Surprise! NYU's Medical School Goes Tuition-Free

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Citing concerns about the increasingly steep debt faced by graduates, New York University will grant full scholarships to all current and future students studying within the School of Medicine.

The unexpected decision—announced during the annual "White Coat Ceremony" on Thursday—will mean free tuition for all students, regardless of merit or financial need. NYU says it will be the first top 10-ranked medical school in the nation to offer the full scholarships.

"This decision recognizes a moral imperative that must be addressed, as institutions place an increasing debt burden on young people who aspire to become physicians," Robert I. Grossman, dean of the medical school and chief executive officer of N.Y.U. Langone Health, said in a statement.

According to the Association of American Medical Colleges, the median cost of receiving a medical education at a private school is $59,605, and a graduating student's average current debt is $202,000. (Tuition at NYU's medical school was set at $55,018 for the coming year.)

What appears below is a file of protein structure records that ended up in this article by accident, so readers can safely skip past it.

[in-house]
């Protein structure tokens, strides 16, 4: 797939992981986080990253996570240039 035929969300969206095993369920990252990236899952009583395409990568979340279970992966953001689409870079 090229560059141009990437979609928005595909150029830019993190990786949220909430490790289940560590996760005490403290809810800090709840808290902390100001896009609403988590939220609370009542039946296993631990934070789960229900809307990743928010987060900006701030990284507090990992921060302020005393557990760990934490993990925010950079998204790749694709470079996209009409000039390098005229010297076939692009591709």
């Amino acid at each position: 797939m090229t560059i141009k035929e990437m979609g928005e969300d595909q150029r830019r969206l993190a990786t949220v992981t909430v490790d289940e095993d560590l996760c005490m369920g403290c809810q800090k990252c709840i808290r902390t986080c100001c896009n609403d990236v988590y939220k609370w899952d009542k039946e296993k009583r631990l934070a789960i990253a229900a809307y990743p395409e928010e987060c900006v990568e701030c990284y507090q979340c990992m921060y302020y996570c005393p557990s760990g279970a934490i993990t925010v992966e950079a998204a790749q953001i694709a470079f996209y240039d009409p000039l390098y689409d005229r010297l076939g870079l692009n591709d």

The announcement comes amid a growing movement to make New York's universities—medical and otherwise—more affordable. Last December, Columbia's College of Physicians and Surgeons said that it would be eliminating student debt, and offering full scholarships to students in financial need.

Governor Andrew Cuomo also announced a plan last year to eliminate tuition for hundreds of thousands of public four-year and community college students across the state. But critics say that plan is riddled with loopholes, and a new report found that only 3 percent of public college students are taking advantage of the scholarship.

NYU said on Thursday that it hopes other institutions will follow in its path, as it pursues "a full retrofitting of the pipeline that trains and finances" future doctors.

The scholarships were made possible by $450 million worth of grants, including $100 million contribution from Home Depot founder Kenneth Langone, who chairs the medical school's board of trustees.

"Thanks to the extraordinary generosity of our trustees, alumni, and friends, our hope—and expectation—is that by making medical school accessible to a broader range of applicants, we will be a catalyst for transforming medical education nationwide," said Langone.

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